Big data's role in Africa's fight against malaria

Big data's role in Africa's fight against malaria

Newly launched data visualisation tool to be deployed in Zambia, Senegal and Ethiopia.

Non-profit global healthcare organisation PATH has launched a data tool called 'Visualise No Malaria' to help combat the disease in Africa.

The data visualisation tool, built on top of free open-source health management data platform District Health Information System (DHIS2), helps health workers gather information pertaining to the spread of the disease in specific regions.

DHIS2 was developed by World Health Organisation (WHO) and is already being used to collect data in 50 countries worldwide. The new visualization tool features integrated Tableau to create dashboards.

According to a statement issued by PATH, "The system contains medical records, the results of medical examinations, tests, treatments and patient details from all over the world. These are mostly data recorded by local doctors and health workers on a daily basis."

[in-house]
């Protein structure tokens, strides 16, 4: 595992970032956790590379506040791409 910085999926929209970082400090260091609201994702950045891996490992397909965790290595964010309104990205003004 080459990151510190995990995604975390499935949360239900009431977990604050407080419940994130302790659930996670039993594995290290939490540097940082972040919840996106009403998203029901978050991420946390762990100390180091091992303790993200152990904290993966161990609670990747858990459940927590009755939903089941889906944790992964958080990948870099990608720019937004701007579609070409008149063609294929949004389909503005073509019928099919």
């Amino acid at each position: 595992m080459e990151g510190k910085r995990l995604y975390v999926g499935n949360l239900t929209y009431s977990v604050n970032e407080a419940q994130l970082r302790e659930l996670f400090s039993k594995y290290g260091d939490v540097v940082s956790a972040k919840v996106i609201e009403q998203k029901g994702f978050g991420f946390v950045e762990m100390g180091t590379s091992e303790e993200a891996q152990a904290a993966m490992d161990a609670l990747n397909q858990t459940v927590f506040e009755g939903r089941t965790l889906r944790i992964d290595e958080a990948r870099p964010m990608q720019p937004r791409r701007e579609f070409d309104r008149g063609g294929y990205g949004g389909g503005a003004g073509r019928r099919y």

The use of data has been used extensively to combat diseases in Africa. "A great example is Zambia, where innovative use of data has contributed to an eighty-five percent decrease in malaria cases in the country's Southern Province between 2014 and 2017."

The new tool will be deployed in Zambia, Senegal and Ethiopia before moving to other African nations, the organisation said.

"The key to eliminating malaria lies not just in the tools, but how they're employed. This integration of applications simplifies the demanding jobs of health workers whose work is challenging but critical to making progress against disease," said Jonathan Drummey, a data visualisation specialist at PATH.

Jeff Bernson, chief data officer at PATH added, "Access to quality and timely information is not only critical for reducing the disease burden but also for increasing health equity. Through this application integration, health workers will receive data faster and easier, enabling them to better track malaria cases, understand trends and ultimately drive toward eliminating this deadly disease."